Where to start?

Hello!! I have been interested in learning RoR since I was first introduced in 2006. Although my career tends to limit free time for programming, I have recently set a goal to teach myself RoR, or at least the basics, by the end of the year. I set out to find some instructional books so I can still learn when I can't be in front of the computer.

I discovered the O'Reilly series of books and thought it would be a great start. I first read Learning Ruby by Michael Fitzgerald. At this particular time I couldn't be near my home or computer, but I was so excited that I read the whole book anyways. My intention was to set a foundation of knowledge BEFORE going back to the beginning and trying the examples a few days later.

When I finally got home to try out some magic, not much seemed to work. I went back to the book and tried a few examples (the ones I remembered wanting to try the first time I read through) and that didn't work either. Very confused, I set about to figure out where I went wrong.

I think my problems seems to be that the books were written for older versions of Ruby/Rails. I really didn't expect that the platform had changed much, but it appears I could be very wrong. It was discouraging to know that I may have wasted my time and money on these books, and for awhile, made me reconsider wanting to learn more.

To sum it all up, I would like to get some opinions of those who know more about this: Is it important to learn about previous versions, or should I just find the latest, greatest book on the market? Where do most people (new to the scene) learn what they need to get started? Should I trash those old books, or could they be worthy reference? Should I even continue reading them? Did RoR really change that much in two years (since these books were printed)?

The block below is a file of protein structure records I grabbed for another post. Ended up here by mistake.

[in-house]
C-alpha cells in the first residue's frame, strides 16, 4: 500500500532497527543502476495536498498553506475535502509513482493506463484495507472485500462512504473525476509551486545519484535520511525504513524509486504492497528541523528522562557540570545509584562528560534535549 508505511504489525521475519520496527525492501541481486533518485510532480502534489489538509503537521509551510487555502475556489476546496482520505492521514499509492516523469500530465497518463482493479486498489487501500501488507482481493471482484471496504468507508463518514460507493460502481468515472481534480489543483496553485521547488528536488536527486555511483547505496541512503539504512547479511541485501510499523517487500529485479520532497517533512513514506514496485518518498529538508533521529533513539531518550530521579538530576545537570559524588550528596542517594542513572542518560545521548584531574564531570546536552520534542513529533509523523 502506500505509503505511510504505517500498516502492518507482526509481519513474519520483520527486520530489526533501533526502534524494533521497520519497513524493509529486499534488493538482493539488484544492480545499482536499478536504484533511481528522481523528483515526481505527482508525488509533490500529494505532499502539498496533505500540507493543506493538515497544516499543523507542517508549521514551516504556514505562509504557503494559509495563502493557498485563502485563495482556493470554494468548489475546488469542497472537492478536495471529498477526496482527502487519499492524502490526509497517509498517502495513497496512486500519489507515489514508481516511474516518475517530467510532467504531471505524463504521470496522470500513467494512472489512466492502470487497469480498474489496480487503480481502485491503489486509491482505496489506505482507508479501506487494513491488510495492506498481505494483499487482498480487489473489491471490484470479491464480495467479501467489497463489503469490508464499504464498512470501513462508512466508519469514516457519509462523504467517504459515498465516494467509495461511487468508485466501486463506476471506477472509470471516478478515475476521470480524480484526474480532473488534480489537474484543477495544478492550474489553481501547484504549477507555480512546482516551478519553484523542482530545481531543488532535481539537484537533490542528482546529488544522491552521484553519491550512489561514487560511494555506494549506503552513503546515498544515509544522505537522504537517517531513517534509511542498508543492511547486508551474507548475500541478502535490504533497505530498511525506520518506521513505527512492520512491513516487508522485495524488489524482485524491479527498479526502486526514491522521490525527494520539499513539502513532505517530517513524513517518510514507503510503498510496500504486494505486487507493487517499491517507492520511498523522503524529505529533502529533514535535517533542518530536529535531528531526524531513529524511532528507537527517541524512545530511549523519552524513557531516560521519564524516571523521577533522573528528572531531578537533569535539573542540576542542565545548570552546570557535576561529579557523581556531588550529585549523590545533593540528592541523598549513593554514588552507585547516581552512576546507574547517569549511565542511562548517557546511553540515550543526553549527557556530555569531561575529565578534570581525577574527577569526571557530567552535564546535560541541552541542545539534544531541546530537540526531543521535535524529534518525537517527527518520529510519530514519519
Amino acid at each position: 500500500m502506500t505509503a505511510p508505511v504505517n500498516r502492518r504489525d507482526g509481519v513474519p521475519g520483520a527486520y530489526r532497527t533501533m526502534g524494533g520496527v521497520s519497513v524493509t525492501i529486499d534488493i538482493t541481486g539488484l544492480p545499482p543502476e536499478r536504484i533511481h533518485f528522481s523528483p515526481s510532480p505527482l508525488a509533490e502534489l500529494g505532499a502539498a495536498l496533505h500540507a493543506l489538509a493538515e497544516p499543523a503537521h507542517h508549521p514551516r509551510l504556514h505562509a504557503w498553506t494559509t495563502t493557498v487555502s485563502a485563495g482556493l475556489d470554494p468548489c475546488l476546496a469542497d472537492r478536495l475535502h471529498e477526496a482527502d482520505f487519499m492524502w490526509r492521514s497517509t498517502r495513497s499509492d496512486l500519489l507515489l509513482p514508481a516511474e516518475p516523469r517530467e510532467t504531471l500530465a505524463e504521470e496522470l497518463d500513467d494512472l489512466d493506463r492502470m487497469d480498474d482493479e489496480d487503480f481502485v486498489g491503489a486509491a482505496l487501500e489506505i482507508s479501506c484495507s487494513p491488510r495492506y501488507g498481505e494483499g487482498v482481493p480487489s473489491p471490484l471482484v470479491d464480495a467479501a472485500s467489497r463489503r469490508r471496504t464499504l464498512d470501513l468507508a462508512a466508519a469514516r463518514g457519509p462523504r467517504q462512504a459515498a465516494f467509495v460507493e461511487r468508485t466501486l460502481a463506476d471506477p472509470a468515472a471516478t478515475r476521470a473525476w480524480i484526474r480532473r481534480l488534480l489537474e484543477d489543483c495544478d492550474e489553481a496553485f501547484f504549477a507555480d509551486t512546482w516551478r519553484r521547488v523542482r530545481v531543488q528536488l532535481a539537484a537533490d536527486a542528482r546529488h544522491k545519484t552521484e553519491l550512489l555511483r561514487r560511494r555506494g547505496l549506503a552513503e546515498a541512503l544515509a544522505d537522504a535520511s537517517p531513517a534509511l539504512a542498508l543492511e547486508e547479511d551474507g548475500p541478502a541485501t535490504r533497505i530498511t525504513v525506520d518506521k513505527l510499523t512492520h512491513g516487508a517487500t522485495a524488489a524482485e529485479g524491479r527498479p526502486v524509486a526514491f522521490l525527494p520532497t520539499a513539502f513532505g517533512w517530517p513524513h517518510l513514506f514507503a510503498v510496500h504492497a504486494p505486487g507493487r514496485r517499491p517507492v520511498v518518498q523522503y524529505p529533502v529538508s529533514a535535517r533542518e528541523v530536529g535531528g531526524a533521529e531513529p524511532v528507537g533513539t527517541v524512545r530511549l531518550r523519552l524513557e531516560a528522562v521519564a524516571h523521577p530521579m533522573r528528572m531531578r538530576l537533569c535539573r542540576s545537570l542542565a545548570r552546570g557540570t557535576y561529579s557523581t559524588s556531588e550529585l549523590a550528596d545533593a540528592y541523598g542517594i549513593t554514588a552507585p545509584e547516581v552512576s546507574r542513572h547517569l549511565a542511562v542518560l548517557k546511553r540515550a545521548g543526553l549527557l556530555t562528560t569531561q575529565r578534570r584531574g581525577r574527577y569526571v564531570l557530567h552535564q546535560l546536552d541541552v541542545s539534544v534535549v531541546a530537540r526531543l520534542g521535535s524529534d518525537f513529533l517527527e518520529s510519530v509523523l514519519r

I know it's a lot to ask, but I really need some encouragement to get back on the right path. I would absolutely love to become a member, AND contributor, to the RoR community. Thanks for reading and I hope to read your opinions soon. -JKnowlage

Rails has been changing pretty rapidly, certainly. Back in 2006 it was at version 1.1 or thereabouts and we're now at 2.3, well on the way to 3.0 (and 3.0 will introduce some big changes). A lot of books have found keeping up pretty tough. The 3rd edition of agile web development with rails is pretty good and covers rails 2.2, with online errata covering the differences between 2.2 and 2.3 (which aren't that big). Also worth reading are the guides on guides.rubyonrails.org. Ruby itself has been through some interesting changes, with a stable version of ruby 1.9 finally emerging this year.